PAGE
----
Thinking Hats

Discuss a topic profoundly and understand different perspectives. Make a decision after you have learned about different viewpoints.

To discuss a topic deeply understanding different perspectives.


Edward de Bono (1933 – 2021) was an authority in creative thinking and innovation. Having studied psychology, physiology, and medicine, he taught at the universities of Oxford, Cambridge, and Harvard. He developed the Six Thinking Hats to foster creative thinking and better decision-making. The tool presented here is a simplified form following de Bono and has proven successful in many team and group conversations.

When to Use

When a group of people needs to decide on a controversial issue or wants to ensure that all perspectives on a topic are heard. 

Number of Participants: 4 to 12

Time: 40′ per case

Setting: online and face-to-face


  • Everyone is an equal participant who puts on one of the three hats.
How to Run It

Using Thinking Hats:

  • There are three thinking hats in the room, which can be represented by cards in different colors of real hats. The three hats are:
    • The Dreamer: When you wear this hat, you run with your optimistic imagination. You create a colorful and positive future for the topic you are discussing. There are no limitations to your imagination.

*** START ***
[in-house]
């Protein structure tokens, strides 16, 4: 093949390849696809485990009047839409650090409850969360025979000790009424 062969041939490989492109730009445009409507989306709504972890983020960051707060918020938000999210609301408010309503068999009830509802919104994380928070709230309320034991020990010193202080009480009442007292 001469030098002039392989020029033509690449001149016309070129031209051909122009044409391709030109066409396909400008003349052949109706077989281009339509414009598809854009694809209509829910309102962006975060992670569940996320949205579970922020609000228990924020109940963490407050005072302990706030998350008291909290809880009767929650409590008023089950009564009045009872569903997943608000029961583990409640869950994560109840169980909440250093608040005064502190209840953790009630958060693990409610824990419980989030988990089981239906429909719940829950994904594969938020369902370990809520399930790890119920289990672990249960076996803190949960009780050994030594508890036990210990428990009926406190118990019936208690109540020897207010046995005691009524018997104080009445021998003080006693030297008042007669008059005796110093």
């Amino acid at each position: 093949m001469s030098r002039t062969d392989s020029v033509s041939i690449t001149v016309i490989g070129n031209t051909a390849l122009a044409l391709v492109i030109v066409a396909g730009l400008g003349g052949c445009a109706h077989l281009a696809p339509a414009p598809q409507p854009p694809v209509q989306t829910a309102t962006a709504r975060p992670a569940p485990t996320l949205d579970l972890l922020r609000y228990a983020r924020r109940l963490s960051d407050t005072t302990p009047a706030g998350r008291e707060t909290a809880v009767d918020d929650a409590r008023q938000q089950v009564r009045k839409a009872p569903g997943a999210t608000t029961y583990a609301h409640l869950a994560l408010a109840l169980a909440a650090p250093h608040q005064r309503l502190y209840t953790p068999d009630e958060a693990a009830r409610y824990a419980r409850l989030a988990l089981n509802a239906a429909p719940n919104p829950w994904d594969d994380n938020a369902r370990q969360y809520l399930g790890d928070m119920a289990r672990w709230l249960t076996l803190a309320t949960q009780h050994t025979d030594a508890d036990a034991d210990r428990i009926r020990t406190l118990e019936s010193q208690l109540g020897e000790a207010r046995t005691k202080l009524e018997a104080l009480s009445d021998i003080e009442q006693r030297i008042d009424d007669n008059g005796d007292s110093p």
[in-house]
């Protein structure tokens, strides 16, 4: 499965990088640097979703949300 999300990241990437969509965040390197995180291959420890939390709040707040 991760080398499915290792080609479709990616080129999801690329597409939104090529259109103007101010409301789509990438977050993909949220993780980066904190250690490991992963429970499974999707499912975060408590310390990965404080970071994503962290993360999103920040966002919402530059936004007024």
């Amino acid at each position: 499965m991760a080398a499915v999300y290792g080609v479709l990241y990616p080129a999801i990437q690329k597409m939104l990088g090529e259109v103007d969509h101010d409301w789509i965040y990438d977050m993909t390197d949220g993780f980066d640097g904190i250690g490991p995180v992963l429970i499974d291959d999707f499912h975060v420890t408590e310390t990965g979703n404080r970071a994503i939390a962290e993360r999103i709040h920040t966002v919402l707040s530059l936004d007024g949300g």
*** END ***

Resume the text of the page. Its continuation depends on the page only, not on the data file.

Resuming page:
• The Realist: When wearing the Realist Hat, you think about the practicability of the issue, what it takes to realize it, the resources and expertise required, etc. Money, time, and stakeholder perspectives are good inputs.
    • The Critic: When wearing this hat, you question the practicability of the issue. You point out the potential risks and the associated dangers.
  • You start the exercise by presenting a topic, issue, or solution with all the facts you have. Take about ten minutes for it. Focus on the known facts, not on assumptions.
  • Then, for ten minutes, everyone argues and questions the topic as a dreamer. All people present need to put on the Dreamer Hat and argue from that perspective – even if it contradicts their own beliefs.
  • This is followed by ten minutes of discussing the issue with the Realist Hat on. Again, everyone needs to make their argument as a realist. 
  • This is followed by ten minutes of speaking about the topic as a critic. 
  • It is helpful to write down the contributions of each round.
  • Timing each round with a timer is helpful.
  • After these three rounds, the group discusses what they have learned from the different perspectives. What impact did it have on your initial thinking on the topic? What has changed?
  • Only now you get a step closer to taking a decision. 
Further Material